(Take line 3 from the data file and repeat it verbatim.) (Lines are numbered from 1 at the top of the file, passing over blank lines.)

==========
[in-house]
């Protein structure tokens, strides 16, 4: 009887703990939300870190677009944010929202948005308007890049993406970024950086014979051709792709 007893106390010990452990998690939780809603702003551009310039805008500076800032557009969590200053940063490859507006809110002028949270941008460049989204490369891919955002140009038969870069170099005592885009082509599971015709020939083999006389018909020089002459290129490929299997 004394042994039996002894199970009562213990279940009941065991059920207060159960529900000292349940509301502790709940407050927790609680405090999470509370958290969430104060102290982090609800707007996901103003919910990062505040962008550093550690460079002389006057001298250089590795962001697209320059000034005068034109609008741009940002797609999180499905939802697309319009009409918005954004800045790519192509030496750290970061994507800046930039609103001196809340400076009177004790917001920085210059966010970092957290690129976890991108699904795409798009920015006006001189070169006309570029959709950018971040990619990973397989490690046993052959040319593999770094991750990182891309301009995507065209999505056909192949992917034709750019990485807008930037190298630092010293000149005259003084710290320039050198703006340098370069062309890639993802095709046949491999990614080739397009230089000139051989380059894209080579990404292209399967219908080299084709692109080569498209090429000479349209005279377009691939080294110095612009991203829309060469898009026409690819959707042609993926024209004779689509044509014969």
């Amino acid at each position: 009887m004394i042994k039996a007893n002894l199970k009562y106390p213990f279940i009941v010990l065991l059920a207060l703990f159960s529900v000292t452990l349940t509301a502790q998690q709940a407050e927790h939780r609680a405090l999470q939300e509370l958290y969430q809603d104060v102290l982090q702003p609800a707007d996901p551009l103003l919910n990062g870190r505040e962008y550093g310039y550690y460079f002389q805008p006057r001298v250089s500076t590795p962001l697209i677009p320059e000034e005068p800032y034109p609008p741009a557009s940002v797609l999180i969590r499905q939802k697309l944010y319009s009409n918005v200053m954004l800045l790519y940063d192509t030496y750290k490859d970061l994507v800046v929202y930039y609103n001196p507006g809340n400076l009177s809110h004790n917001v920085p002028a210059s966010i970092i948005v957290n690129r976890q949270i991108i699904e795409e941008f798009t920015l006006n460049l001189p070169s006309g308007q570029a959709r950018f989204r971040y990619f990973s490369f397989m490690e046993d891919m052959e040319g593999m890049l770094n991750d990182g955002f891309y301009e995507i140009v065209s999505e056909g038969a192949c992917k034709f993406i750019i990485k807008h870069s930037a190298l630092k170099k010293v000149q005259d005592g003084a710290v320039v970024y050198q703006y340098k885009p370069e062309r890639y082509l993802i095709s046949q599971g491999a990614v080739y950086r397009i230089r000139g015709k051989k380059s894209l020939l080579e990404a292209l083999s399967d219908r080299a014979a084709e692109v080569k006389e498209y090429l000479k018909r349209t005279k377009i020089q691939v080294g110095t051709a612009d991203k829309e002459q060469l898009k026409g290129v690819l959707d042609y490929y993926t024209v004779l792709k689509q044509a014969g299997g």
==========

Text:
């Amino acid at each position: 009887m004394i042994k039996a007893n002894l199970k009562y106390p213990f279940i009941v010990l065991l059920a207060l703990f159960s529900v000292t452990l349940t509301a502790q998690q709940a407050e927790h939780r609680a405090l999470q939300e509370l958290y969430q809603d104060v102290l982090q702003p609800a707007d996901p551009l103003l919910n990062g870190r505040e962008y550093g310039y550690y460079f002389q805008p006057r001298v250089s500076t590795p962001l697209i677009p320059e000034e005068p800032y034109p609008p741009a557009s940002v797609l999180i969590r499905q939802k697309l944010y319009s009409n918005v200053m954004l800045l790519y940063d192509t030496y750290k490859d970061l994507v800046v929202y930039y609103n001196p507006g809340n400076l009177s809110h004790n917001v920085p002028a210059s966010i970092i948005v957290n690129r976890q949270i991108i699904e795409e941008f798009t920015l006006n460049l001189p070169s006309g308007q570029a959709r950018f989204r971040y990619f990973s490369f397989m490690e046993d891919m052959e040319g593999m890049l770094n991750d990182g955002f891309y301009e995507i140009v065209s999505e056909g038969a192949c992917k034709f993406i750019i990485k807008h870069s930037a190298l630092k170099k010293v000149q005259d005592g003084a710290v320039v970024y050198q703006y340098k885009p370069e062309r890639y082509l993802i095709s046949q599971g491999a990614v080739y950086r397009i230089r000139g015709k051989k380059s894209l020939l080579e990404a292209l083999s399967d219908r080299a014979a084709e692109v080569k006389e498209y090429l000479k018909r349209t005279k377009i020089q691939v080294g110095t051709a612009d991203k829309e002459q060469l898009k026409g290129v690819l959707d042609y490929y993926t024209v004779l792709k689509q044509a014969g299997g």